Because Pakistan had already made a mess of their batting by the end of the 35th over, the following stages mattered less because by the start of the 36th over (mostly with the batting powerplay) Pakistan would be at least four wickets down already. [Breakdown of Pak’s scores at the end of 35th over: 130/10, 151/4, 157/5 and 153/4].

 

Entering the batting powerplay and last 10 overs with four-five wickets down restricts the batsmen to play their shots and not make the best use of the fielding restrictions. 

Hence, only two things can happen as a result: 

(i) Your batsmen play too many shots to accelerate and lose wickets as a result 

or 

(ii) Play defensive cricket and let the run rate to drop even further which puts extra pressure to accelerate during last 10 overs.
 

The best way to counter this problem would be to keep at least seven-eight wickets in hand when entering the last 15 overs. Which is exactly what England did and hence they were successful throughout. [Breakdown of Eng’s scores at the end of 35th over: 169/2, 154/2, 203/1 and 158/4].

 

Analysis of boundaries hit

 

Player

Inns

Runs

4s

4s/Inns

6s

6s/Inns

Boundary(%)

Bresnan

1

4

1

1.00

0

0.00

100.00

Swann

1

13

2

2.00

0

0.00

61.54

Rahman

2

13

2

1.00

0

0.00

61.54

Gul

3

34

2

0.67

2

0.67

58.82

Riaz

1

8

1

1.00

0

0.00

50.00

Farhat

3

66

8

2.67

0

0.00

48.48

Pietersen

4

281

27

6.75

4

1.00

46.98

Hafeez

4

61

7

1.75

0

0.00

45.90

Afridi

4

106

9

2.25

2

0.50

45.28

Cook

4

323

34

8.50

1

0.25

43.96

Younis

2

20

2

1.00

0

0.00

40.00

Shafiq

3

83

8

2.67

0

0.00

38.55

Morgan

4

66

3

0.75

2

0.50

36.36

Azhar Ali

3

94

8

2.67

0

0.00

34.04

Trott

3

38

3

1.00

0

0.00

31.58

Kieswetter

2

52

4

2.00

0

0.00

30.77

Bopara

2

108

8

4.00

0

0.00

29.63

Patel

2

34

2

1.00

0

0.00

23.53

Ajmal

4

17

1

0.25

0

0.00

23.53

U.Akmal

4

105

6

1.50

0

0.00

22.86

Misbah

4

108

4

1.00

1

0.25

20.37

Malik

2

30

1

0.50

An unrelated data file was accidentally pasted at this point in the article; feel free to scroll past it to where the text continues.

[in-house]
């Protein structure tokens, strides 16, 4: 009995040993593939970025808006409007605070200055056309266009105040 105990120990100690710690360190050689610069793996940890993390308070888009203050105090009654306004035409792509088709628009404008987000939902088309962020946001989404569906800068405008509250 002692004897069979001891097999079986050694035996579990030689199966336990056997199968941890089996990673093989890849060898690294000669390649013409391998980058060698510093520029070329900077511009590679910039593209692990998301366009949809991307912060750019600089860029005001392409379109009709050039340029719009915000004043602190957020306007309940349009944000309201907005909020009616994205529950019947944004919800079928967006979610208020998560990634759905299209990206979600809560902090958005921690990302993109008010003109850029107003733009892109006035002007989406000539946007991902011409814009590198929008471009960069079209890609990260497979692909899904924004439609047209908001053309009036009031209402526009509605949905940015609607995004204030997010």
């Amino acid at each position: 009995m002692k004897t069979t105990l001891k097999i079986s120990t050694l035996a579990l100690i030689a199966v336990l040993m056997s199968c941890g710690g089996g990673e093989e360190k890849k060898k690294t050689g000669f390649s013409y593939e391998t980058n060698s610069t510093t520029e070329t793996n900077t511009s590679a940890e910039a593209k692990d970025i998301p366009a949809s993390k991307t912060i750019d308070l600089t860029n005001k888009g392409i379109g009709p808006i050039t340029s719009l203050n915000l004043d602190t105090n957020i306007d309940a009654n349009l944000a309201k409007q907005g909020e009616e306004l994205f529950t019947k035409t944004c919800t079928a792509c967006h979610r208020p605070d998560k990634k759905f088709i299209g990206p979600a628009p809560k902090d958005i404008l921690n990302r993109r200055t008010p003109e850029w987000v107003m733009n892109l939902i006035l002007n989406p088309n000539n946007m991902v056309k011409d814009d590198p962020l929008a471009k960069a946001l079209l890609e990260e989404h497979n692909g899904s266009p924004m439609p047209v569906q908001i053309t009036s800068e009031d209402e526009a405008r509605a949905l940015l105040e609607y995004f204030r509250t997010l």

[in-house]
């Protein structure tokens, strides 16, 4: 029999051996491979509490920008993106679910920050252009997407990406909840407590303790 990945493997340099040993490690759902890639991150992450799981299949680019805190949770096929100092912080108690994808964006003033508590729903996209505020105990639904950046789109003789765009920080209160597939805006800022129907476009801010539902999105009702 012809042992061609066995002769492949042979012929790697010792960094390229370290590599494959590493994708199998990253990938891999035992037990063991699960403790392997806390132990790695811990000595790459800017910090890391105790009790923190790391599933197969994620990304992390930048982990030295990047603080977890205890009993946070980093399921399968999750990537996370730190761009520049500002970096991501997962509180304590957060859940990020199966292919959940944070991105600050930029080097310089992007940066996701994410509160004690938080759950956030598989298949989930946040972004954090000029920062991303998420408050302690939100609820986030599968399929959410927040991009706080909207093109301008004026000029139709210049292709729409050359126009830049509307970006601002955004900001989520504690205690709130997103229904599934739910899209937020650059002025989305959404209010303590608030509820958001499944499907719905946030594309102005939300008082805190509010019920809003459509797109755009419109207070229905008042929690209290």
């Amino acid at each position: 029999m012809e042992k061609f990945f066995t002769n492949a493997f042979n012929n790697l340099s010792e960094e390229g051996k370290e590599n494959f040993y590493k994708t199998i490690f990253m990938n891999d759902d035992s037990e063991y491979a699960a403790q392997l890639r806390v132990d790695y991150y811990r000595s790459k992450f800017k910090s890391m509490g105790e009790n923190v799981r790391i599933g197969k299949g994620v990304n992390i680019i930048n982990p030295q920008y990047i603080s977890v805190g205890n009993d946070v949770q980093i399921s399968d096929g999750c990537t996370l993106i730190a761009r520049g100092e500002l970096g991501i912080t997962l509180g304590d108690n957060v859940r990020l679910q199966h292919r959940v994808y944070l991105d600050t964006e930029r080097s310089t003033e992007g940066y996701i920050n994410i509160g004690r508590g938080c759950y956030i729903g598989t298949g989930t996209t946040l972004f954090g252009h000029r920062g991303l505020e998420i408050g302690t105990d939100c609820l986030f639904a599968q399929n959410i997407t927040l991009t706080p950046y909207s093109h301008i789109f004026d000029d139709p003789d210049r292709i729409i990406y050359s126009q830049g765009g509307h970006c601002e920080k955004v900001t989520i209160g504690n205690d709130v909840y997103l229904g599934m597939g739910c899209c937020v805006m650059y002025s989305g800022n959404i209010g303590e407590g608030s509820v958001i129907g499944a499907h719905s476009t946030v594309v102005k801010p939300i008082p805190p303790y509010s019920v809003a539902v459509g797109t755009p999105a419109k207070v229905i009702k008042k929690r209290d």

0

0.00

13.33

A.Akmal

2

11

0

0.00

0

0.00

0.00

Cheema

2

6

0

0.00

0

0.00

0.00

Broad

1

1

0

0.00

0

0.00

0.00

Buttler

1

0

0

0.00

0

0.00

0.00

Junaid

1

0

0

0.00

0

0.00

0.00

 

This table shows the per centage of runs scored in boundaries by each batsman. It must be a shame for Umar Akmal to sit at the bottom of this table despite being known for his aggressive nature. It’s surprising to see Malik and Misbah at the bottom as well. Malik has not been able to middle the ball ever since his forceful comeback. Misbah on the other hand needs to find innovative ways to score more boundaries and rotate the strike in ODIs rather than his usual ‘tuk-tuk’. Defensive play may bring him success in Tests, but Mohali 2011 should have been a lesson for him that the ‘tuk-tuk’ strategy mostly fails in ODIs.

 

Partnerships

 

 

P A K I S T A N

 

 

ODI1

ODI2

ODI3

ODI4

Avg

1st Wkt

11

61

22

1

23.75

2nd Wkt

0

31

27

111

42.25

3rd Wkt

16

12

0

23

12.75

4th Wkt

13

38

1

9

15.25

5th Wkt

13

37

47

58

38.75

6th Wkt

15

28

79

13

33.75

7th Wkt

28

10

4

5

11.75

8th Wkt

13

0

24

13

12.5

9th Wkt

4

5

5

4

4.5

10th Wkt

17

8

13

0

9.5

 

 

E N G L A N D

 

 

 

ODI1

ODI2

ODI3

ODI4

Avg

1st Wkt

57

67

170

4

74.5

2nd Wkt

0

49

56*

46

50.33

3rd Wkt

131

78

 

18

75.67

4th Wkt

8

56

 

0

21.33

5th Wkt

25

 

 

109

67

6th Wkt

9

 

 

59

34

7th Wkt

2

 

 

5*

7

8th Wkt

28*

 

 

 

N/A

9th Wkt

 

 

 

 

N/A

10th Wkt

 

 

 

 

N/A

 

Partnerships are crucial in any format of cricket. I am not sure why the Pakistan batsmen fail to acknowledge the importance of partnerships in ODIs. Pakistan’s best partnership came in the last ODI when Azhar Ali and Asad Shafiq added 111 for the 2nd wicket. What is noteworthy here is that there were only four 50+ partnerships for Pakistan during the four ODIs. Whereas, England had nine 50+ partnerships.

 

Analysis of extras conceded

 

Player

Overs

vs Runs

Extras

Extras/Over

Ajmal

40

199

7

0.18

Finn

40

134

6

0.15

Riaz

7

47

5

0.71

Gul

22

155

5

0.23

Broad

26

117

5

0.19

Anderson

25

112

4

0.16

Cheema

15.2

89

3

0.20

Junaid

9.2

53